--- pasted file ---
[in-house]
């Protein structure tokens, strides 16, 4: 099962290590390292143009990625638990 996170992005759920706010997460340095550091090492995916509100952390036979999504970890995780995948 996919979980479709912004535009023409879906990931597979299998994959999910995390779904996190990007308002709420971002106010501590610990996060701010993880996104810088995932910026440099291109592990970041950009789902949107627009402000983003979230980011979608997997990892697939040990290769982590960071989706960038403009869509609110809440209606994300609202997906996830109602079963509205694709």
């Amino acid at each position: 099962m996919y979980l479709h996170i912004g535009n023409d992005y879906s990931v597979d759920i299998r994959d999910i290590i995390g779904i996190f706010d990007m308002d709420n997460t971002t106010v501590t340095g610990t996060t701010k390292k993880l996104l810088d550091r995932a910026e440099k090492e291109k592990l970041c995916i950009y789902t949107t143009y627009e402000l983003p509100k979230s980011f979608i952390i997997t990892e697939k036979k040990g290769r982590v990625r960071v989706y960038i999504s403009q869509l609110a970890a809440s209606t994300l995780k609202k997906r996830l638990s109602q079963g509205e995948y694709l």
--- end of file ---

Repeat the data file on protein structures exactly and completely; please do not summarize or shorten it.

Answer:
[in-house]
């Protein structure tokens, strides 16, 4: 099962290590390292143009990625638990 996170992005759920706010997460340095550091090492995916509100952390036979999504970890995780995948 996919979980479709912004535009023409879906990931597979299998994959999910995390779904996190990007308002709420971002106010501590610990996060701010993880996104810088995932910026440099291109592990970041950009789902949107627009402000983003979230980011979608997997990892697939040990290769982590960071989706960038403009869509609110809440209606994300609202997906996830109602079963509205694709």
């Amino acid at each position: 099962m996919y979980l479709h996170i912004g535009n023409d992005y879906s990931v597979d759920i299998r994959d999910i290590i995390g779904i996190f706010d990007m308002d709420n997460t971002t106010v501590t340095g610990t996060t701010k390292k993880l996104l810088d550091r995932a910026e440099k090492e291109k592990l970041c995916i950009y789902t949107t143009y627009e402000l983003p509100k979230s980011f979608i952390i997997t990892e697939k036979k040990g290769r982590v990625r960071v989706y960038i999504s403009q869509l609110a970890a809440s209606t994300l995780k609202k997906r996830l638990s109602q079963g509205e995948y694709l």